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Sophie L. Glinton, Antonio Calcagni, Watjana Lilaonitkul, Nikolas Pontikos, Sandra Vermeirsch, Gongyu Zhang, Gavin Arno, Siegfried K. Wagner, Michel Michaelides, Pearse A. Keane, Andrew R. Webster, Omar A. Mahroo, Anthony G. Robson; Phenotyping of ABCA4 Retinopathy by Machine Learning Analysis of Full-Field Electroretinography. Trans. Vis. Sci. Tech. 2022;11(9):34. doi: https://doi.org/10.1167/tvst.11.9.34.
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Biallelic pathogenic variants in ABCA4 are the commonest cause of monogenic retinal disease. The full-field electroretinogram (ERG) quantifies severity of retinal dysfunction. We explored application of machine learning in ERG interpretation and in genotype–phenotype correlations.
International standard ERGs in 597 cases of ABCA4 retinopathy were classified into three functional phenotypes by human experts: macular dysfunction alone (group 1), or with additional generalized cone dysfunction (group 2), or both cone and rod dysfunction (group 3). Algorithms were developed for automatic selection and measurement of ERG components and for classification of ERG phenotype. Elastic-net regression was used to quantify severity of specific ABCA4 variants based on effect on retinal function.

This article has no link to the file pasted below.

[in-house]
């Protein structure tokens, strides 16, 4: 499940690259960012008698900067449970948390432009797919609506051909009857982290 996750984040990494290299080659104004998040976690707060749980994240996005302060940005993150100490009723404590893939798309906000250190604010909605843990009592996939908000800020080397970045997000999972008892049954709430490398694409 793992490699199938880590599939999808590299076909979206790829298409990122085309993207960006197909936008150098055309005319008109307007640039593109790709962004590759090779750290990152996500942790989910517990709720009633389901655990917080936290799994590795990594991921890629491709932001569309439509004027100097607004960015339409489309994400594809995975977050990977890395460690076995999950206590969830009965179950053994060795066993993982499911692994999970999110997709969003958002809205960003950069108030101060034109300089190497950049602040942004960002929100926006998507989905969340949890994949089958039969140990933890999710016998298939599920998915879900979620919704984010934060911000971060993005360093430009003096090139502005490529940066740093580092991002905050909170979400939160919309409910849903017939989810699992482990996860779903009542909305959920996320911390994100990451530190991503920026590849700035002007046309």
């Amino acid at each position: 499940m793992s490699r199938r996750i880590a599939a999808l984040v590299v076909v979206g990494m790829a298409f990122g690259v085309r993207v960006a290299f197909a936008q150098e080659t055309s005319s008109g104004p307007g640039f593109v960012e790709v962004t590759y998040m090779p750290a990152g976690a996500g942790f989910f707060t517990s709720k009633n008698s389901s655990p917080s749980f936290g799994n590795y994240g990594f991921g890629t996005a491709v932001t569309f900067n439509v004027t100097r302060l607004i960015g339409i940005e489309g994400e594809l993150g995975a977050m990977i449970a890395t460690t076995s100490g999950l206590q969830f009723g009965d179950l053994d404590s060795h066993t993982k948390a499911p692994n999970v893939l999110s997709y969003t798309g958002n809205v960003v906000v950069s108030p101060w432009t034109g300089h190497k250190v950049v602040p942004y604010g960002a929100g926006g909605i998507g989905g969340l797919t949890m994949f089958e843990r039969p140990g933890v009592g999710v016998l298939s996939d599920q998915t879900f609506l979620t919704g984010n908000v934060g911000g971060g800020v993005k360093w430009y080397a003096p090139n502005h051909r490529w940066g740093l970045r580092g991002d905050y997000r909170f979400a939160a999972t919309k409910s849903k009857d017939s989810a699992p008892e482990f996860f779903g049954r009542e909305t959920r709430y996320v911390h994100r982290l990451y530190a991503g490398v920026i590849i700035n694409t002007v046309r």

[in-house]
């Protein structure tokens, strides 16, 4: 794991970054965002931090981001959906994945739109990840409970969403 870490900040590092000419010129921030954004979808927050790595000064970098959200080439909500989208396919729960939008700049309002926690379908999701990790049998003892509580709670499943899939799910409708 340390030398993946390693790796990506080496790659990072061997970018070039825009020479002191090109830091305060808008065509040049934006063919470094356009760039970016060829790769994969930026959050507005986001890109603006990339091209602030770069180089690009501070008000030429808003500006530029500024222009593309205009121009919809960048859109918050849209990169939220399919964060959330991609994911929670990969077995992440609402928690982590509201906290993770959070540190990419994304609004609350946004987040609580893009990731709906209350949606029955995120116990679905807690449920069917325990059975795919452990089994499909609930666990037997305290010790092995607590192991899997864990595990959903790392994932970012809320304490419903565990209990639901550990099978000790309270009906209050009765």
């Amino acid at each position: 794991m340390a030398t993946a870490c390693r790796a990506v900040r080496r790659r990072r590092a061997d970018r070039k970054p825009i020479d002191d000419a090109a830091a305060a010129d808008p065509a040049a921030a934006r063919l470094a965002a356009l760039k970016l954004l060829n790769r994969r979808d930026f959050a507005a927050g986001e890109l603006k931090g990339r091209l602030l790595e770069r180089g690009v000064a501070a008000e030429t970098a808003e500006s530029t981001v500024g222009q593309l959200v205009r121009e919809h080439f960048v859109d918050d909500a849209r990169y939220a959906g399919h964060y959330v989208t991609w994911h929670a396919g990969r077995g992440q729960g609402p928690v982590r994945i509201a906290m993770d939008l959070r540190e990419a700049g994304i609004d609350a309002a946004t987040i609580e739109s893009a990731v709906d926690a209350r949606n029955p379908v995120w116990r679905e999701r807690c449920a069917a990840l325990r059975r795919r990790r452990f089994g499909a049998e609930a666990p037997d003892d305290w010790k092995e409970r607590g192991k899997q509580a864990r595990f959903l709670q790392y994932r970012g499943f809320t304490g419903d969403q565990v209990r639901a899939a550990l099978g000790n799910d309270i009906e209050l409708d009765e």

Of the cohort, 57.6%, 7.4%, and 35.0% fell into groups 1, 2, and 3 respectively. Compared with human experts, automated classification showed overall accuracy of 91.8% (SE, 0.169), and 96.7%, 39.3%, and 93.8% for groups 1, 2, and 3. When groups 2 and 3 were combined, the average holdout group accuracy was 93.6% (SE, 0.142). A regression model yielded phenotypic severity scores for the 47 commonest ABCA4 variants.
This study quantifies prevalence of phenotypic groups based on retinal function in a uniquely large single-center cohort of patients with electrophysiologically characterized ABCA4 retinopathy and shows applicability of machine learning. Novel regression-based analyses of ABCA4 variant severity could identify individuals predisposed to severe disease.
Machine learning can yield meaningful classifications of ERG data, and data-driven scoring of genetic variants can identify patients likely to benefit most from future therapies.
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